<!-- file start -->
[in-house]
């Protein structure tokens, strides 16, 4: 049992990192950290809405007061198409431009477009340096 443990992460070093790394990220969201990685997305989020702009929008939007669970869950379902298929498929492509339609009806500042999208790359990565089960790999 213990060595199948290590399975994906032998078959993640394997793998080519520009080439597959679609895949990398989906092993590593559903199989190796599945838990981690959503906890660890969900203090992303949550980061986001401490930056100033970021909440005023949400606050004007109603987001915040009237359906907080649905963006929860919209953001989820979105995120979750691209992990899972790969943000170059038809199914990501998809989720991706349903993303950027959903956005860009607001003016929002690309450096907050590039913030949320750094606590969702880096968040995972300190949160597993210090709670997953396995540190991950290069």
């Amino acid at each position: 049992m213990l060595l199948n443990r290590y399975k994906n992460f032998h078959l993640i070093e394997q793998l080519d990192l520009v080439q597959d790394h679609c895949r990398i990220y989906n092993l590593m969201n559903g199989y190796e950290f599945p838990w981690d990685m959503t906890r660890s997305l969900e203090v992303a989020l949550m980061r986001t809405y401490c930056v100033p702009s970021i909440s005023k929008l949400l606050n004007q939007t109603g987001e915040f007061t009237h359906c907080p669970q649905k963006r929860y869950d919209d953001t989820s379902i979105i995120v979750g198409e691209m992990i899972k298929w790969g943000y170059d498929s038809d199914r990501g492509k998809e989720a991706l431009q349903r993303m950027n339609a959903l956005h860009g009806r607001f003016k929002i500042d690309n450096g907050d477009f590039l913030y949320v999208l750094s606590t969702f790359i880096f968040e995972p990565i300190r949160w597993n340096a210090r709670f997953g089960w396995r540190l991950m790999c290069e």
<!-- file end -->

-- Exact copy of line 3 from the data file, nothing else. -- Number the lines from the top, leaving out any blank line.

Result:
């Amino acid at each position: 049992m213990l060595l199948n443990r290590y399975k994906n992460f032998h078959l993640i070093e394997q793998l080519d990192l520009v080439q597959d790394h679609c895949r990398i990220y989906n092993l590593m969201n559903g199989y190796e950290f599945p838990w981690d990685m959503t906890r660890s997305l969900e203090v992303a989020l949550m980061r986001t809405y401490c930056v100033p702009s970021i909440s005023k929008l949400l606050n004007q939007t109603g987001e915040f007061t009237h359906c907080p669970q649905k963006r929860y869950d919209d953001t989820s379902i979105i995120v979750g198409e691209m992990i899972k298929w790969g943000y170059d498929s038809d199914r990501g492509k998809e989720a991706l431009q349903r993303m950027n339609a959903l956005h860009g009806r607001f003016k929002i500042d690309n450096g907050d477009f590039l913030y949320v999208l750094s606590t969702f790359i880096f968040e995972p990565i300190r949160w597993n340096a210090r709670f997953g089960w396995r540190l991950m790999c290069e």